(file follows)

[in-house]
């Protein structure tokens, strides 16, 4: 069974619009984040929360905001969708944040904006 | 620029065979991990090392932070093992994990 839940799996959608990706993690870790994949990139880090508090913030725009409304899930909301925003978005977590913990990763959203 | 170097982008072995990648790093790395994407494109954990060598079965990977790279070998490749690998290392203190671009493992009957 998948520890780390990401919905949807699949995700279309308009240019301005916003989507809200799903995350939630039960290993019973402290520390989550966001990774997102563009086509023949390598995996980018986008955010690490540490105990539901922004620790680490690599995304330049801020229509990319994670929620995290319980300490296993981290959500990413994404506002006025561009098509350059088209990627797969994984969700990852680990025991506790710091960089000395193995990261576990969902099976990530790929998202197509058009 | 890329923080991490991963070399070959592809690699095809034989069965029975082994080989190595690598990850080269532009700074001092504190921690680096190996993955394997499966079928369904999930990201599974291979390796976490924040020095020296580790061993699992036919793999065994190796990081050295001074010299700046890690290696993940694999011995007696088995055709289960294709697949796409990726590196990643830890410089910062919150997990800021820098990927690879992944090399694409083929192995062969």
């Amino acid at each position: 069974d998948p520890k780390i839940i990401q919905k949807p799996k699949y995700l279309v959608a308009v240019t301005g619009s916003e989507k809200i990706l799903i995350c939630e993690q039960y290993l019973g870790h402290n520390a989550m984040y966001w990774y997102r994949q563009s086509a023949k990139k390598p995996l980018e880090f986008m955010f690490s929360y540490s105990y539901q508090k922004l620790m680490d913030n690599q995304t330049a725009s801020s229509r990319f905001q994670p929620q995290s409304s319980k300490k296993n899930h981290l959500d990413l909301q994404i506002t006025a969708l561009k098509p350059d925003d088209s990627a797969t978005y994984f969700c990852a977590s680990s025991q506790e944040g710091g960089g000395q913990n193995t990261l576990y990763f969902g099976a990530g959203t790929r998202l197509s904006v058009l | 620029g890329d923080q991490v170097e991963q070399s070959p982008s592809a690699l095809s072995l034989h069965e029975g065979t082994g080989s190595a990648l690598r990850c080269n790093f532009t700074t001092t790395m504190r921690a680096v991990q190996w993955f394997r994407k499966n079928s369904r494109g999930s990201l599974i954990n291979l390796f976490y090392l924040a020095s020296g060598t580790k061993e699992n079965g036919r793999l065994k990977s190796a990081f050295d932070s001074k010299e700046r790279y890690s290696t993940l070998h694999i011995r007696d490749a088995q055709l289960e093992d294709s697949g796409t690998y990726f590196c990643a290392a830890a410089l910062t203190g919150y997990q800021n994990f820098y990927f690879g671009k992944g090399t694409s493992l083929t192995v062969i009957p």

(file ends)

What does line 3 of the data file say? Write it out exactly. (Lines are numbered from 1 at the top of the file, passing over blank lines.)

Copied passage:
């Amino acid at each position: 069974d998948p520890k780390i839940i990401q919905k949807p799996k699949y995700l279309v959608a308009v240019t301005g619009s916003e989507k809200i990706l799903i995350c939630e993690q039960y290993l019973g870790h402290n520390a989550m984040y966001w990774y997102r994949q563009s086509a023949k990139k390598p995996l980018e880090f986008m955010f690490s929360y540490s105990y539901q508090k922004l620790m680490d913030n690599q995304t330049a725009s801020s229509r990319f905001q994670p929620q995290s409304s319980k300490k296993n899930h981290l959500d990413l909301q994404i506002t006025a969708l561009k098509p350059d925003d088209s990627a797969t978005y994984f969700c990852a977590s680990s025991q506790e944040g710091g960089g000395q913990n193995t990261l576990y990763f969902g099976a990530g959203t790929r998202l197509s904006v058009l | 620029g890329d923080q991490v170097e991963q070399s070959p982008s592809a690699l095809s072995l034989h069965e029975g065979t082994g080989s190595a990648l690598r990850c080269n790093f532009t700074t001092t790395m504190r921690a680096v991990q190996w993955f394997r994407k499966n079928s369904r494109g999930s990201l599974i954990n291979l390796f976490y090392l924040a020095s020296g060598t580790k061993e699992n079965g036919r793999l065994k990977s190796a990081f050295d932070s001074k010299e700046r790279y890690s290696t993940l070998h694999i011995r007696d490749a088995q055709l289960e093992d294709s697949g796409t690998y990726f590196c990643a290392a830890a410089l910062t203190g919150y997990q800021n994990f820098y990927f690879g671009k992944g090399t694409s493992l083929t192995v062969i009957p």